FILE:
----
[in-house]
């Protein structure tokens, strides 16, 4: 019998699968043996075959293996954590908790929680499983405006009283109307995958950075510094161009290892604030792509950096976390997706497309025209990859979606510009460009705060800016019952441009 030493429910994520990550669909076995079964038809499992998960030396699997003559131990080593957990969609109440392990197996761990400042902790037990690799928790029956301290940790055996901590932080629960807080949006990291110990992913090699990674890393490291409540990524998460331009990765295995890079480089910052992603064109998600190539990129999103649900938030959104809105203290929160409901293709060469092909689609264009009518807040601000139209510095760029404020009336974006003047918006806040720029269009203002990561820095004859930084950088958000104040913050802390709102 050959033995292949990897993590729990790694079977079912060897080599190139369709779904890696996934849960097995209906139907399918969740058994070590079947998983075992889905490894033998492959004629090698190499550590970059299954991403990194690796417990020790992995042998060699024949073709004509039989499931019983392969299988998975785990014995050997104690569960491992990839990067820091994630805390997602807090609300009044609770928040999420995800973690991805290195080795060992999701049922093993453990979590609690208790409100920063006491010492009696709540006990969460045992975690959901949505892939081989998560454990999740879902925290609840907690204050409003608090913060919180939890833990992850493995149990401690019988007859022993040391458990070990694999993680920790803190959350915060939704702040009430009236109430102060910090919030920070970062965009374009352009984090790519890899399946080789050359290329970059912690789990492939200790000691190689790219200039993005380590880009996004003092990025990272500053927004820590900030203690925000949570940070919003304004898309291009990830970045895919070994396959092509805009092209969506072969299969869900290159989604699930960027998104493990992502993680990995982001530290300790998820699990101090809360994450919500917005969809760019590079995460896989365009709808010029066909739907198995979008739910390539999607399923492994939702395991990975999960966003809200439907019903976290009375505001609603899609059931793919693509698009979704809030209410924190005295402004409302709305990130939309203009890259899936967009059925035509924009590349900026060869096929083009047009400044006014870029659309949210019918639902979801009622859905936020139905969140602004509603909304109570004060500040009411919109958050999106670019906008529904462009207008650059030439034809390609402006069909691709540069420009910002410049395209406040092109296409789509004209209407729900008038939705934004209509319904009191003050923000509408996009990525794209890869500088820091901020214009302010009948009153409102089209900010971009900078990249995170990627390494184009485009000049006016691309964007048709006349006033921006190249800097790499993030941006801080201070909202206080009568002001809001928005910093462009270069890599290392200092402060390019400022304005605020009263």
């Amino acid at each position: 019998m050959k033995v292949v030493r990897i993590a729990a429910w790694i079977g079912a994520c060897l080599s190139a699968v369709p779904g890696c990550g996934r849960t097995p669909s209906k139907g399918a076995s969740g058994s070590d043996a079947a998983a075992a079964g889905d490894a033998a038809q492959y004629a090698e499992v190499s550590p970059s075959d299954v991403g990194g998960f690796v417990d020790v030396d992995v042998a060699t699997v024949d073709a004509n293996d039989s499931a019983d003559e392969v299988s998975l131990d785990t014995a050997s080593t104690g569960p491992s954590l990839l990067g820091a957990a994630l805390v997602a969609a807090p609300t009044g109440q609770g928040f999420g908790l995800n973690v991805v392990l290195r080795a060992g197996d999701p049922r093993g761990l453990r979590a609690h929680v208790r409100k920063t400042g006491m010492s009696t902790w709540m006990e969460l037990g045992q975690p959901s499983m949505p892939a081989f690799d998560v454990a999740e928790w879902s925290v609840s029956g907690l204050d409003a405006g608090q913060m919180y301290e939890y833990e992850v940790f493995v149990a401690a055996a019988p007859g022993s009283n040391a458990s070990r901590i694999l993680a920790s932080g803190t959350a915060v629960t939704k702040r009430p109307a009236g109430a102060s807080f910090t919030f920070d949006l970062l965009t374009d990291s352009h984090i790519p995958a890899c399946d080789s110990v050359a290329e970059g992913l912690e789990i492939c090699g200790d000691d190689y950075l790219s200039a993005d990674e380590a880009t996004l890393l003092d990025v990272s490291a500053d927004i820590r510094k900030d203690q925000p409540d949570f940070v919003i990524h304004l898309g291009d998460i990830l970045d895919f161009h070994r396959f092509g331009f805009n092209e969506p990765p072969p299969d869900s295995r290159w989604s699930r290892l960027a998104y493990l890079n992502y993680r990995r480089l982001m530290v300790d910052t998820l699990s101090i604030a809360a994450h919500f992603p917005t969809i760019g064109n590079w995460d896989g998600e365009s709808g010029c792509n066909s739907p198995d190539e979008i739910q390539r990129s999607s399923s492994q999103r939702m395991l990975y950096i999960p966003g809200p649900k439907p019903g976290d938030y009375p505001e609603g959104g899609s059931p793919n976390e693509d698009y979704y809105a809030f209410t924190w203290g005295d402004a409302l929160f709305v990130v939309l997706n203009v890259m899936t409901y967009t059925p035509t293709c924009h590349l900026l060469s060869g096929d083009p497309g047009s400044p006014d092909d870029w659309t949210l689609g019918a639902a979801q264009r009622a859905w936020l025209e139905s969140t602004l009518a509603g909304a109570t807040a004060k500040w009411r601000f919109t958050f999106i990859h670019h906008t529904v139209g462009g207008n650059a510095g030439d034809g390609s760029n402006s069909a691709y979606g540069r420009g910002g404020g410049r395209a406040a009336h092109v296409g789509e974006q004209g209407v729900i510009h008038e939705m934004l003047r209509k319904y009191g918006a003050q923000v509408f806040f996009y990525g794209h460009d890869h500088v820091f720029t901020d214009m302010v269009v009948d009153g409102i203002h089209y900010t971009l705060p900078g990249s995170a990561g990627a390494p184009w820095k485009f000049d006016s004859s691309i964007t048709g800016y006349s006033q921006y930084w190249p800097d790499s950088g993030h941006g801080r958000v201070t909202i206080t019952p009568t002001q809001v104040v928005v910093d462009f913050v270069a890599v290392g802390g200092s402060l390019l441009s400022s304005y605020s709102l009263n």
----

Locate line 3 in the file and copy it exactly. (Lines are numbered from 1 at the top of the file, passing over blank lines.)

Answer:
């Amino acid at each position: 019998m050959k033995v292949v030493r990897i993590a729990a429910w790694i079977g079912a994520c060897l080599s190139a699968v369709p779904g890696c990550g996934r849960t097995p669909s209906k139907g399918a076995s969740g058994s070590d043996a079947a998983a075992a079964g889905d490894a033998a038809q492959y004629a090698e499992v190499s550590p970059s075959d299954v991403g990194g998960f690796v417990d020790v030396d992995v042998a060699t699997v024949d073709a004509n293996d039989s499931a019983d003559e392969v299988s998975l131990d785990t014995a050997s080593t104690g569960p491992s954590l990839l990067g820091a957990a994630l805390v997602a969609a807090p609300t009044g109440q609770g928040f999420g908790l995800n973690v991805v392990l290195r080795a060992g197996d999701p049922r093993g761990l453990r979590a609690h929680v208790r409100k920063t400042g006491m010492s009696t902790w709540m006990e969460l037990g045992q975690p959901s499983m949505p892939a081989f690799d998560v454990a999740e928790w879902s925290v609840s029956g907690l204050d409003a405006g608090q913060m919180y301290e939890y833990e992850v940790f493995v149990a401690a055996a019988p007859g022993s009283n040391a458990s070990r901590i694999l993680a920790s932080g803190t959350a915060v629960t939704k702040r009430p109307a009236g109430a102060s807080f910090t919030f920070d949006l970062l965009t374009d990291s352009h984090i790519p995958a890899c399946d080789s110990v050359a290329e970059g992913l912690e789990i492939c090699g200790d000691d190689y950075l790219s200039a993005d990674e380590a880009t996004l890393l003092d990025v990272s490291a500053d927004i820590r510094k900030d203690q925000p409540d949570f940070v919003i990524h304004l898309g291009d998460i990830l970045d895919f161009h070994r396959f092509g331009f805009n092209e969506p990765p072969p299969d869900s295995r290159w989604s699930r290892l960027a998104y493990l890079n992502y993680r990995r480089l982001m530290v300790d910052t998820l699990s101090i604030a809360a994450h919500f992603p917005t969809i760019g064109n590079w995460d896989g998600e365009s709808g010029c792509n066909s739907p198995d190539e979008i739910q390539r990129s999607s399923s492994q999103r939702m395991l990975y950096i999960p966003g809200p649900k439907p019903g976290d938030y009375p505001e609603g959104g899609s059931p793919n976390e693509d698009y979704y809105a809030f209410t924190w203290g005295d402004a409302l929160f709305v990130v939309l997706n203009v890259m899936t409901y967009t059925p035509t293709c924009h590349l900026l060469s060869g096929d083009p497309g047009s400044p006014d092909d870029w659309t949210l689609g019918a639902a979801q264009r009622a859905w936020l025209e139905s969140t602004l009518a509603g909304a109570t807040a004060k500040w009411r601000f919109t958050f999106i990859h670019h906008t529904v139209g462009g207008n650059a510095g030439d034809g390609s760029n402006s069909a691709y979606g540069r420009g910002g404020g410049r395209a406040a009336h092109v296409g789509e974006q004209g209407v729900i510009h008038e939705m934004l003047r209509k319904y009191g918006a003050q923000v509408f806040f996009y990525g794209h460009d890869h500088v820091f720029t901020d214009m302010v269009v009948d009153g409102i203002h089209y900010t971009l705060p900078g990249s995170a990561g990627a390494p184009w820095k485009f000049d006016s004859s691309i964007t048709g800016y006349s006033q921006y930084w190249p800097d790499s950088g993030h941006g801080r958000v201070t909202i206080t019952p009568t002001q809001v104040v928005v910093d462009f913050v270069a890599v290392g802390g200092s402060l390019l441009s400022s304005y605020s709102l009263n």